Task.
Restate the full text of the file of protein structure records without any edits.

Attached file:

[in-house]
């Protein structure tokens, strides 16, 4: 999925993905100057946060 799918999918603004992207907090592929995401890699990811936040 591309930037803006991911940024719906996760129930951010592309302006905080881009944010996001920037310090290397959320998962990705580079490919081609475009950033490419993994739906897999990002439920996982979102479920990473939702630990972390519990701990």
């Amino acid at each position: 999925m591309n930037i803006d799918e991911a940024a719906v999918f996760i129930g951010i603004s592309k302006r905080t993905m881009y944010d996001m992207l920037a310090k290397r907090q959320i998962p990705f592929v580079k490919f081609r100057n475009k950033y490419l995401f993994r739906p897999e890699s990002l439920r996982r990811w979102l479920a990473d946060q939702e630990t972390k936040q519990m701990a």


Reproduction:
[in-house]
């Protein structure tokens, strides 16, 4: 999925993905100057946060 799918999918603004992207907090592929995401890699990811936040 591309930037803006991911940024719906996760129930951010592309302006905080881009944010996001920037310090290397959320998962990705580079490919081609475009950033490419993994739906897999990002439920996982979102479920990473939702630990972390519990701990």
């Amino acid at each position: 999925m591309n930037i803006d799918e991911a940024a719906v999918f996760i129930g951010i603004s592309k302006r905080t993905m881009y944010d996001m992207l920037a310090k290397r907090q959320i998962p990705f592929v580079k490919f081609r100057n475009k950033y490419l995401f993994r739906p897999e890699s990002l439920r996982r990811w979102l479920a990473d946060q939702e630990t972390k936040q519990m701990a």